THIS book brings together a collection of essays on “the unique opportunities and challenges facing churches around the world” due to the global pandemic, such as “a period of focused digital integration and adaptation” when many “are shifted from primarily offline worship to online worship”. .

Each reader of Church hours is likely to have thought about these themes, which makes the book relevant and – as we say today – “relatable”. There are also weaknesses, however. Scholarship is often somewhat spotty, and while the best observations are certainly to the point, they can also be somewhat obvious.

Among the most useful or stimulating elements are ideas on how to characterize or categorize various online phenomena, for example in the distinction between “online religion” and “online religion”. (The online element is secondary to the first, but fundamental to the second.) This reminds us of Pope Francis’ emphasis on the primacy of “encounter” in Christian life, which can do useful work in relationship with online interactions.

The presentation of social media personalities whose field is spirituality, religion or values ​​is also intriguing. A German scene is in view here, hence the name “Sinnfluencer”: not from the English word “sin” but from a German word (Sinn), which could be translated as “meaning”. Another useful message, mentioned throughout the volume, is the reminder that online interactions are not disembodied: they are physical, but “differently physical.”

The themes of mediation – always an exciting subject for theology – are at the center here. One of the main forms of mediation in theology or religion, however, has been tradition, and this is not well represented here, nor generally celebrated. The authors show a striking unanimity of outlook in showing little interest in a deep commitment to the long theological tradition, whether out of a “primitivist” conviction that theology is called to always start from the Bible, or out of Pentecostal insistence. on the current stirrings of the Spirit, or what we might call a Vatican-II approach as a great reset within Roman Catholicism.

This raises questions about what is meant by “ecclesiology” here. It is a “digital ecclesiology”, but we will not find any substantial elaboration of a doctrine of the Church. It is more of a work of ethnography: we are given snapshots of church practice. A theological reflection is provided, which is the weakest part of the book, with little substantive engagement. One author is described as a “key theological influence”, but only ten words are quoted, from a single essay. A figure from the twelfth century is invoked, but with reference only to an anthology passage and a secondary newspaper article: the medieval writer’s own texts do not appear in the bibliography.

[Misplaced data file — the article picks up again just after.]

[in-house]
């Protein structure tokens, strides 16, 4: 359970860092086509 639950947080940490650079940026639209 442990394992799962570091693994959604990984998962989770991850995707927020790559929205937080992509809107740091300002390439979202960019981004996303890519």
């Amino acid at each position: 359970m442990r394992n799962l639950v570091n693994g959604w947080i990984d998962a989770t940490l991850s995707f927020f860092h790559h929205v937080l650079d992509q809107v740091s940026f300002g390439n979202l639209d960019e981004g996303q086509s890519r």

Poor structure or integration of ideas is also a problem in some essays, as is a lack of specificity as to what is being asserted, such as when we are told that the doctrine of the Trinity “may be related or considered consistent with community-networked understanding”. As an underlying problem, the essays seek to cover too much material, and therefore too fleetingly, to permit any particularly scholarly discussion when it comes to history or texts.

Put the doctrine aside, and the volume will fare better judged as a collection of ethnographic observations of what happened with the online churches. Even so, again, perhaps, due to the length of the contributions, essays rarely really shine on this front either, whether as fruits of deep and longstanding immersion in a particular context, or due to theoretical or analytical sophistication.

One could take the book as something to read together, as a challenge to local reflection on the online journey in its own context. I expect contributors to appreciate this, but I would always be cautious in placing some of these chapters ahead of others as if they were good examples of theological scholarship or the study of religion.

The Reverend Dr Andrew Davison is a Fellow and Dean of the Chapel at Corpus Christi College, Cambridge and Starbridge Associate Professor of Theology and Natural Sciences at the University of Cambridge.

Ecclesiology for a Digital Church: Theological Reflections on a New Normal
Heidi A. Campbell and John Dyer, editors
SCM Press £40
Church Times Bookstore €39

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